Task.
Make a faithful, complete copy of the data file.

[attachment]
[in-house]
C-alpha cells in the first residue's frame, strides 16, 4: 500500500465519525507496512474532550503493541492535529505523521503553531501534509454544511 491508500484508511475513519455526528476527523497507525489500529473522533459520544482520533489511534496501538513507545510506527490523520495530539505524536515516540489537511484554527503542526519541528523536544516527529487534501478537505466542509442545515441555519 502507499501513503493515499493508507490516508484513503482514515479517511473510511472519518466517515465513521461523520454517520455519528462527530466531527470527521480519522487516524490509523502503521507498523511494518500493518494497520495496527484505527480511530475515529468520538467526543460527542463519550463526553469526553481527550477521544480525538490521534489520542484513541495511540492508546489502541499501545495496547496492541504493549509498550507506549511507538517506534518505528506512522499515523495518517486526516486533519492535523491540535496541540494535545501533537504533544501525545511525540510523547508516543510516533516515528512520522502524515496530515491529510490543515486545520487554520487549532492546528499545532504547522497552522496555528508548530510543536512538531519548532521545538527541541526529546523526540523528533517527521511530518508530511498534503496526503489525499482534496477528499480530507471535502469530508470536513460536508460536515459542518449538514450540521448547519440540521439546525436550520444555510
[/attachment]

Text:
[in-house]
C-alpha cells in the first residue's frame, strides 16, 4: 500500500465519525507496512474532550503493541492535529505523521503553531501534509454544511 491508500484508511475513519455526528476527523497507525489500529473522533459520544482520533489511534496501538513507545510506527490523520495530539505524536515516540489537511484554527503542526519541528523536544516527529487534501478537505466542509442545515441555519 502507499501513503493515499493508507490516508484513503482514515479517511473510511472519518466517515465513521461523520454517520455519528462527530466531527470527521480519522487516524490509523502503521507498523511494518500493518494497520495496527484505527480511530475515529468520538467526543460527542463519550463526553469526553481527550477521544480525538490521534489520542484513541495511540492508546489502541499501545495496547496492541504493549509498550507506549511507538517506534518505528506512522499515523495518517486526516486533519492535523491540535496541540494535545501533537504533544501525545511525540510523547508516543510516533516515528512520522502524515496530515491529510490543515486545520487554520487549532492546528499545532504547522497552522496555528508548530510543536512538531519548532521545538527541541526529546523526540523528533517527521511530518508530511498534503496526503489525499482534496477528499480530507471535502469530508470536513460536508460536515459542518449538514450540521448547519440540521439546525436550520444555510